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NEWS ANALYSIS Jordan’s dismay with Israel permeates David Levy’s visit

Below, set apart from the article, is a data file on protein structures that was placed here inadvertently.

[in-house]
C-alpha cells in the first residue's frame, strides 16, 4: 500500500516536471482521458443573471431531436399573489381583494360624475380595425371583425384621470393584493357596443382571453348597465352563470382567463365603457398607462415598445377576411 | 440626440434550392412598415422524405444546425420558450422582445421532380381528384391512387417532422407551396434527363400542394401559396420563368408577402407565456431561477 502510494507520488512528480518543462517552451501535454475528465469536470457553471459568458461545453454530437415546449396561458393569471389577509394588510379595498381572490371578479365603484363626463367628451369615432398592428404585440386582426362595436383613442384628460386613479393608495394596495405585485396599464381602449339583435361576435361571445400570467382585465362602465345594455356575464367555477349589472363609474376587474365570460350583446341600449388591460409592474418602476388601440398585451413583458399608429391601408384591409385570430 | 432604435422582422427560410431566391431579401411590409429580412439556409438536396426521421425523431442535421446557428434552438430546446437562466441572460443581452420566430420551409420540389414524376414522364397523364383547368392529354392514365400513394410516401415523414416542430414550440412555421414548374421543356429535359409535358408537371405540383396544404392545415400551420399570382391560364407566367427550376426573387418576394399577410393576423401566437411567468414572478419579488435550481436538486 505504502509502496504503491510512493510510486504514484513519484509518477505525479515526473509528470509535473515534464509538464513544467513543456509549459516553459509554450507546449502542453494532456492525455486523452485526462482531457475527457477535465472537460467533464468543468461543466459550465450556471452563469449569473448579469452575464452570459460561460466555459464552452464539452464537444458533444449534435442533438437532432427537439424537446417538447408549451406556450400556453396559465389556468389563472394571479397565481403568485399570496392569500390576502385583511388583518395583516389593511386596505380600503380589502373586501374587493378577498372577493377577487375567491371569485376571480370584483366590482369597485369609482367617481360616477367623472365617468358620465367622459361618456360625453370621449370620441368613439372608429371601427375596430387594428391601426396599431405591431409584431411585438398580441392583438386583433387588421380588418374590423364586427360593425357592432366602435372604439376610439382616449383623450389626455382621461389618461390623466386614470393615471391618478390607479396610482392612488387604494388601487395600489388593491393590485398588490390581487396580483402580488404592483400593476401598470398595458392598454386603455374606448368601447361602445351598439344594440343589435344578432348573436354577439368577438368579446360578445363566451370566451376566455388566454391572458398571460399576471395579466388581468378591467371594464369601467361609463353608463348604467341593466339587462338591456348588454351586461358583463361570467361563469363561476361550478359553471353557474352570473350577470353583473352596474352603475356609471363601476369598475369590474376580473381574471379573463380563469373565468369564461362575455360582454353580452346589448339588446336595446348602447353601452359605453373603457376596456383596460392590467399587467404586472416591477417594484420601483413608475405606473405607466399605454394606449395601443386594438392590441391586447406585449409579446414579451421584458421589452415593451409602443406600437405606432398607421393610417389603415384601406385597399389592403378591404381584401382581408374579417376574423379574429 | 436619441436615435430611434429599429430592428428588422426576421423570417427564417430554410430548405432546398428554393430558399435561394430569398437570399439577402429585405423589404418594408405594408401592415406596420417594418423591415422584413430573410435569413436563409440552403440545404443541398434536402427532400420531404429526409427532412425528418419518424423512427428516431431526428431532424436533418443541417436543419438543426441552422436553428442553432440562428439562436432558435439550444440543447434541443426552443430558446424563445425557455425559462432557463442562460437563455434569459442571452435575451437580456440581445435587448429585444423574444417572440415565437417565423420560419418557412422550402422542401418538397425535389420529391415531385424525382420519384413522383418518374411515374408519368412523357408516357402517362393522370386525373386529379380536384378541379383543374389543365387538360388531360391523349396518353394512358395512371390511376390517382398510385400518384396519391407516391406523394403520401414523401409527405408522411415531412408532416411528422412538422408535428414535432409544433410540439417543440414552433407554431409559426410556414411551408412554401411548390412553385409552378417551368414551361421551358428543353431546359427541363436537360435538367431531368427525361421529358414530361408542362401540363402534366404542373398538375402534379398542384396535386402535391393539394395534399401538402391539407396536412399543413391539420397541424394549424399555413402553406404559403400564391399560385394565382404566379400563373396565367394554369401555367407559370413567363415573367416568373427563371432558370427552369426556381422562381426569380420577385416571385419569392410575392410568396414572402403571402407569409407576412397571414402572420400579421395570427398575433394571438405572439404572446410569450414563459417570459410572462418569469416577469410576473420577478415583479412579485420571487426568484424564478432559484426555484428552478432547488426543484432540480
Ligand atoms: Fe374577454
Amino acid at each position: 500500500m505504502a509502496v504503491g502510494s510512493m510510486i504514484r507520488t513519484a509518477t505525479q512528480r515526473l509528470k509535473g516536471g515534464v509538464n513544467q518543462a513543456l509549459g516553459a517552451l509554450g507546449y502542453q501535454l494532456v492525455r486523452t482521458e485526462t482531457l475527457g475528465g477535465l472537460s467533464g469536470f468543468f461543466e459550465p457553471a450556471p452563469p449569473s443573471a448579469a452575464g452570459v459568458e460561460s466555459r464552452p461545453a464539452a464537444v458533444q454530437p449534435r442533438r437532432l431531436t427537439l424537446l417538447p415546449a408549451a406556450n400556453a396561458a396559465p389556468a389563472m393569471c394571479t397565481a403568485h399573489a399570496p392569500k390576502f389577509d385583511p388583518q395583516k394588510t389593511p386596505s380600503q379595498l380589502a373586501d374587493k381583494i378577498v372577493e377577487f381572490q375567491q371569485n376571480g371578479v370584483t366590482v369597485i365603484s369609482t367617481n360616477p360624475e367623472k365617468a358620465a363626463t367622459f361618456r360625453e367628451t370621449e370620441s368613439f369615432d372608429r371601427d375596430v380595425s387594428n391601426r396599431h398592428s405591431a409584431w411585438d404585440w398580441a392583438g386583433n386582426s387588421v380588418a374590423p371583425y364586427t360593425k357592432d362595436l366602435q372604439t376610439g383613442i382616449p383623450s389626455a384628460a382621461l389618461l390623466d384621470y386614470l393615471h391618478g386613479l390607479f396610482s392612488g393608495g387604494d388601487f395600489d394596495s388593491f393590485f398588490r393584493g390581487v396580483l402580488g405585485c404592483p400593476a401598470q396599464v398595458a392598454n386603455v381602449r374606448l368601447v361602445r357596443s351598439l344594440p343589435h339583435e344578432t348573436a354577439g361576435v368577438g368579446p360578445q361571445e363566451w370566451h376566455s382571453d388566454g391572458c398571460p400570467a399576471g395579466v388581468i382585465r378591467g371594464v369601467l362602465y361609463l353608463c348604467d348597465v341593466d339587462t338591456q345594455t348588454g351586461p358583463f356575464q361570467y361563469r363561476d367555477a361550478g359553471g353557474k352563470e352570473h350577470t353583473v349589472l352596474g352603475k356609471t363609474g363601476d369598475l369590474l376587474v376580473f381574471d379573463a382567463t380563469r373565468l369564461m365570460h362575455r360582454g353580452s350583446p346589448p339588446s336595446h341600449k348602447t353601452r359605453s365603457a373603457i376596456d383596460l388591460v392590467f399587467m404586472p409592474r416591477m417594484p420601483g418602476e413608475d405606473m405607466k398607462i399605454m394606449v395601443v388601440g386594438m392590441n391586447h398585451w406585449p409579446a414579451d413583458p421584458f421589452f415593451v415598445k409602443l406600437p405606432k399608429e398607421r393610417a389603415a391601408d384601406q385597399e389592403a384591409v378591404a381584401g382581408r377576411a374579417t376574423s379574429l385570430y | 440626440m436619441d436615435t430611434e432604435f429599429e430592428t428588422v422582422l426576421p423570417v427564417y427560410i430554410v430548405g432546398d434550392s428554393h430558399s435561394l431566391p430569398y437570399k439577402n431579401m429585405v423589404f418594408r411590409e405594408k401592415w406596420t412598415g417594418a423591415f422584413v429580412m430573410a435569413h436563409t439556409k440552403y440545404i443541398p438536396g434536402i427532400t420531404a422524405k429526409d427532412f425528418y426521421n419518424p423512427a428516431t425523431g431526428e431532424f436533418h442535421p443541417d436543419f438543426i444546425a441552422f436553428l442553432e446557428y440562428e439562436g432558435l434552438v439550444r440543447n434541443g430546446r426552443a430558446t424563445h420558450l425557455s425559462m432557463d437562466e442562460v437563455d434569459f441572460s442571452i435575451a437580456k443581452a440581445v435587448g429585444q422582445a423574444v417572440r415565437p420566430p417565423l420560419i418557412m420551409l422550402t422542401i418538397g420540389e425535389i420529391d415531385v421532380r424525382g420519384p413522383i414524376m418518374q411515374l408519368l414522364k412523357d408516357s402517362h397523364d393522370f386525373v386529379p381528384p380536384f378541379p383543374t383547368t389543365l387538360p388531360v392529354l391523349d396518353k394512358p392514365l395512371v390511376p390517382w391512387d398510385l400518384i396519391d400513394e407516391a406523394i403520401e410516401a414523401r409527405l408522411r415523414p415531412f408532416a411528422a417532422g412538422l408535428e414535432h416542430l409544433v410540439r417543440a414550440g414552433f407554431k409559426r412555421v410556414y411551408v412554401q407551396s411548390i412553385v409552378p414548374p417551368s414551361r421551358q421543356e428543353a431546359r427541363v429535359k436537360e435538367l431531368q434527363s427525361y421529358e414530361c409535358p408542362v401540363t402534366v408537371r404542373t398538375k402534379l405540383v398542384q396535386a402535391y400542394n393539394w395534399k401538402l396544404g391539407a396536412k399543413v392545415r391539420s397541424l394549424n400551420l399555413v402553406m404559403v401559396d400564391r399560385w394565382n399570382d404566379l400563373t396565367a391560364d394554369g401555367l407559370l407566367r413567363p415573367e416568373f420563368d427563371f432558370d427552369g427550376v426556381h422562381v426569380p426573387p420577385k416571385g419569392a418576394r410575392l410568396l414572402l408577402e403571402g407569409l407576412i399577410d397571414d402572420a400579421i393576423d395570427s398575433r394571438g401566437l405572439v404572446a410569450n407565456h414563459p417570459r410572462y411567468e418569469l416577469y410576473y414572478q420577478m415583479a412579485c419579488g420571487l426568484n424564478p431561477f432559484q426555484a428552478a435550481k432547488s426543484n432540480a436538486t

AMMAN, Jordan, Dec. 23 (JTA) — Foreign Minister David Levy’s visit here came during the lowest point in Israeli-Jordanian relations since the two countries signed their historic peace treaty two years ago. Levy came to the Jordanian capital last week in an effort to smooth out the differences that have surfaced in Israeli-Jordanian relations in recent months. But Levy could not deliver what the Jordanians wanted. And the usually friendly Jordanians had deep frowns on their faces as they delivered a stern warning to Israel. “Expanding the settlements in the West Bank endangers the talks on the permanent settlement with the Palestinians,” said Jordanian Prime Minister Abdul Karim al-Kabariti. The settlement policies of Prime Minister Benjamin Netanyahu, he added pointedly, “amounted to a direct threat on the stability of Jordan.” Initially, Kabariti was to address a news conference with Levy, but the joint appearance was canceled. Levy later met with Crown Prince Hassan and King Hussein. No members of the media were allowed. By ignoring the journalists who escorted Levy on his one-day visit to Amman, the Jordanian leadership was hinting that it had very little in common with Israel at this state of the peace process. It was Levy’s first visit to Jordan. In different times, it could have been a celebration of the warm ties that existed between the two states, which had been in a state of war for 46 years before the signing of the October 1994 peace accord. For most of the time since the signing, Jordan was considered Israel’s closest Arab ally. But there were no celebrations during Levy’s visit, which came days after the Israeli Cabinet voted to grant special tax breaks and other financial incentives to Israeli settlers in the West Bank. Jordan’s cold reaction to the Cabinet decision did not reflect any deep Jordanian concerns for the welfare of the Palestinians. Rather, it signaled its worries about the Hashemite kingdom’s own stability. These worries can be summed up with a single statistic: More than 3 million of Jordan’s 4.2 million citizens are Palestinians. This figure is the driving force behind the Israeli school of thought championed by National Infrastructure Minister Ariel Sharon that declares that Jordan is Palestine — an opinion that leaves no room for an additional Palestinian state between Israel and Jordan. In the past, Sharon supported toppling Hussein to allow for a Palestinian leadership in his place. Fear of such a development was one of the reasons Jordan signed a peace treaty with Israel, after which Sharon and others departed from that stance. But Jordanian concerns about Israel’s policies regarding the Palestinians are still there — and it was the theme that dominated Levy’s visit. Here is the scenario that Kabariti, and later Hussein, spelled out for the Israeli foreign minister: As a result of Israeli settlement expansion in the West Bank, negotiations with the Palestinians stall; a wave of violence engulfs the territories, and tens of thousands of Palestinians, frustrated with the failed peace process, flee to Jordan; pressure on Jordan to cool relations with Israel comes from the Arab world, from the local opposition and from Palestinian refugee camps in Jordan; unrest in the territories spills over to the East Bank and threatens the very stability of the Jordanian regime. What the Jordanians wanted was some sort of reassurance that there would be no expansion of the settlements. But Levy could not deliver. A week earlier, Hussein had dispatched Marwan Muashar, Jordan’s information minister and former ambassador to Israel, to convey the king’s worries to Israel’s leaders. He was treated with full respect, but the day after his visit, the Jerusalem Planning Committee decided in favor of building Jewish housing in the predominantly Arab Ras Al-Amud neighborhood in eastern Jerusalem. The committee’s decision still had to meet with the approval of the Netanyahu government, but the Jordanians were distrustful. Some of that mistrust dated back to the fall, when Netanyahu adviser Dore Gold appeared in Amman to calm Jordanian worries about the new Israeli government. The visit took place on the Friday preceding Yom Kippur. When Yom Kippur ended, Israel opened a new entrance to an archaeological tunnel located near the Temple Mount. The move was followed by three days of Palestinian rioting that left 15 Israelis and 60 Palestinians dead, with hundreds more wounded. Gold had not said a word about the tunnel to the Jordanians, who had been given special status as custodians of Arab holy sites in Jerusalem under the terms of the 1994 peace treaty. Israeli officials explained that Gold was unaware of the plan to open the tunnel entrance. The Jordanians were not pleased. This displeasure was still in evidence when Muashar spoke last week of the need to return to an “atmosphere of trust” between the two countries. Levy did his best to alleviate Jordanian concerns. “We shall refrain from anything that will violate the sovereignty and integrity of Jordan. Israel did not sign a peace treaty with Jordan to endanger the country,” he said. Muashar was not reassured. He reiterated the Jordanian concern that the settlement policy might lead to a collapse of the entire peace process. Levy concluded his visit to Amman by attending an inauguration ceremony for the new Israeli Embassy there. Israel’s ambassador to Jordan, Shimon Shamir, spoke of the progress in the two country’s relations during the past two years: the open borders; the 250,000 Israeli tourists to Jordan; the 200 visas granted daily by the Israeli Consulate to Jordanians visiting Israel; the expansion of mutual trade; the establishment of 15 joint industrial ventures; the transfer of millions of cubic feet of water from Israel to Jordan; the air links between the two countries. Had a Jordanian official made that speech, there would have been a far less enthusiastic litany of achievements, particularly because Jordan has repeatedly stated that it has not reaped the fruits of peace — not where the water agreement is concerned, not with joint industrial ventures and not with plans to establish a joint Eilat-Aqaba air terminal. The inauguration ceremony for the new Israeli Embassy was short and not particularly sweet. The most senior Jordanian representative at the ceremony was Ibrahim Narawi, director general of the Foreign Ministry. Israel’s friendliest Arab neighbor had no smiles to spare.